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#3002689 07/14/20 11:37 PM
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As some of you might know I run a piano party each year here in Bulgaria. This year it had to be cancelled due to corona virus problems. So I am planning my 2021 party. The soloists for the party will be a jazz pianist and a singer.

As the singer's opponent will be playing the 9' Bluthner I shall have to amplify her voice. I am in process of getting a Roland AC90 amplifier. I already have a microphone. Will that be adequate? I really know nothing about the subject.


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Hi Philip,

I sing with my playing a lot. In fact, my playing is so poor, my singing actually improves things a good bit. smile

I have two setups that I use to amplify my voice; in my piano shop I use my Roland KC350 keyboard amp, that has a 3-pin connector for the low impedance microphone chord, and I use a Sure SM58 microphone. Despite not being a dedicated PA system, the Roland KC350 amp with the Shure SM58 mic sounds very good to my old, injured ears.

I also have a Yamaha Stagepass 500 PA system with another the Shure SM58 mic set up in my music room in my house. The Yamaha PA system sounds very good for singing, but not head and shoulders better than the Roland amp. The Yamaha has more settings and adjustments than the Roland amp for a broader range of sound.

I Googled the Roland AC90 amp, and it looks bigger and more powerful than my KC350. Not sure what kind of microphone you have, but I would think the set up would be plenty good enough for your star performers singing! smile

I'd like to attend your Piano Party event in Bulgaria one of these days, although I've never been out of my home country. I don't even have a passport... but now, they probably wouldn't let me into the country anyway. And if they heard me play the piano, there would be two reasons not to let me into the country smile

Good luck!

Rick


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Shouldn't need a mic

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Originally Posted by Rickster
I sing with my playing a lot. In fact, my playing is so poor, my singing actually improves things a good bit. smile

Maybe I should try That


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Steve, the acoustics in the ballroom aren't great. If she is singing against the 9' grand I think she might welcome a microphone.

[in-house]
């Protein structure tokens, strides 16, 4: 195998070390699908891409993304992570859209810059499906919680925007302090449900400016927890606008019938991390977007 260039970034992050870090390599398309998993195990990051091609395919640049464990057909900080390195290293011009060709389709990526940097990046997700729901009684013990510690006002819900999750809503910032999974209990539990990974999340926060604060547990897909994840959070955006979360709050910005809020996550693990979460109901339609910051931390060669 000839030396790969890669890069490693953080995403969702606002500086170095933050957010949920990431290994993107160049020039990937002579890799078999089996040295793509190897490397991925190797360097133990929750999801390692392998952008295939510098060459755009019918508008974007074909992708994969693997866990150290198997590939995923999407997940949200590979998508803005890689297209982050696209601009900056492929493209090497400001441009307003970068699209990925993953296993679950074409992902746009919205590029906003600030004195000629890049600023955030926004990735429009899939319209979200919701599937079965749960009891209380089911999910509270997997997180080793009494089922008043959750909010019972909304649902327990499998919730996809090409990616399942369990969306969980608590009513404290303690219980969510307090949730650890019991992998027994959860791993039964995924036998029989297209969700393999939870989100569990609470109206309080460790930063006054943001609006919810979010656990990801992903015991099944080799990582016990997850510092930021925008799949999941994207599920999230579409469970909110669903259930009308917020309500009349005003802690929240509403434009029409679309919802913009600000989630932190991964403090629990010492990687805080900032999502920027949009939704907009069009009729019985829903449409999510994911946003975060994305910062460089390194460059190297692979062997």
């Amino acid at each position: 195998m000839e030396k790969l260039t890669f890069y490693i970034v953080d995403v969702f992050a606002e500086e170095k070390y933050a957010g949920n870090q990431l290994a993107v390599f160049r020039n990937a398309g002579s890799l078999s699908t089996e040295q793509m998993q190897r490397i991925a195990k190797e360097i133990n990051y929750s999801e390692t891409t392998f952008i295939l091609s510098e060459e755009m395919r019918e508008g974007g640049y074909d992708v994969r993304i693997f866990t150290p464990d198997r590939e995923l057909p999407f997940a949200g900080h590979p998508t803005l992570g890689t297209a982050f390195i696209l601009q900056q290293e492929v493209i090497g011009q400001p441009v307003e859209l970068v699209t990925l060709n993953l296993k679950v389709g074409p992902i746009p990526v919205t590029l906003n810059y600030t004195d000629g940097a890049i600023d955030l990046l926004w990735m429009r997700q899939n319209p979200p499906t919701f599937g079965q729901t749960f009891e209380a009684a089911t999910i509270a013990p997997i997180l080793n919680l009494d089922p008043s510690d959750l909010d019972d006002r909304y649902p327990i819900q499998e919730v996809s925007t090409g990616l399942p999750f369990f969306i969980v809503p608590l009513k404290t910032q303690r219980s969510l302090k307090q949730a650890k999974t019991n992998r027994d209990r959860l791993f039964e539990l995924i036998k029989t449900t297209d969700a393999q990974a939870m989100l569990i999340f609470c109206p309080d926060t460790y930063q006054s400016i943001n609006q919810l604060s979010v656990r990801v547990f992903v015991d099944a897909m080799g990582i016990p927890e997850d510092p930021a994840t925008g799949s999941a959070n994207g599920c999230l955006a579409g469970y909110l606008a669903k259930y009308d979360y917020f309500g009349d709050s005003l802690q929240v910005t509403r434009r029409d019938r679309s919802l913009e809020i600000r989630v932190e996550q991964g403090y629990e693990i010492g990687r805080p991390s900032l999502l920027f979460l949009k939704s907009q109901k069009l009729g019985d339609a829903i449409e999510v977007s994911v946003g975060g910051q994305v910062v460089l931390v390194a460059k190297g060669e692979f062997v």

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I think a microphone would be a good idea. The AC90 will provide plenty of sound to go up with a 9' piano. I would suggest lifting the amplifier off the ground so that it can project over people's heads as opposed to projecting sound into their feet. If the stage is significantly higher than the floor you may onlky need to tilt it back a bit to accomplish the same thing. One last consideration, don't put the amp too close to the singer. Feedback can be a real problem. It's also best if the amp is in front of the singer projecting toward the audience. If the singer can't hear themself then maybe you need a different singer.

Last edited by Steve Chandler; 07/15/20 08:57 AM.

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Thanks Steve. I know exactly how I can do that


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I have just been and measured up for my plan.

Being a jazz based evening I intend to have small tables with groups of people sitting around them. The piano and singer will not be on a stage. I have an oak hogshead which is 1.1m tall. The amplifier/speaker could go on top of that. Would that be OK?


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Hi Philip, 3-4 feet off the ground would help. Can you tilt it back a bit? It's hard to really know without seeing the space. Chances are you'll be fine.


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I hope the hogshead will add resonance.


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Philip, you should make a video recording of the event and post it here. I think we would all like to see and hear it! The next best thing to being there. smile

Rick


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Philip,
You have chosen an excellent amplifier similar in price to my AER acoustic 60 III. You might find that the output of yours, like mine, can be too powerful and I wouldn't let others set its volume!
As Rickster said the Shure SM58 dynamic microphone is a good general choice for singing and it has an advantage for male crooners as it has a "presence" frequency characteristic that when held closer to the mouth boosts the low voice range frequency. However there are better microphones more suitable for lieder and female voices. These are condenser microphone and are available in small or large diaphragm types. The former are also very appropriate for use as recording acoustic piano microphones like my matched pair of Neumann KM184. See:
https://www.shout4music.com/neumann/neumann-km184-microphone-review/
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The singer I have booked is a woman. I already have a microphone. She will get that!


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Originally Posted by Beemer
As Rickster said the Shure SM58 dynamic microphone is a good general choice for singing and it has an advantage for male crooners as it has a "presence" frequency characteristic that when held closer to the mouth boosts the low voice range frequency.
Ian

These are two different things. The "proximity effect" is the boost in bass that all directional mics exhibit when they are close to a sound source. The "presence" band is at the opposite end of the audio spectrum.

Last edited by johnstaf; 07/19/20 04:32 PM.

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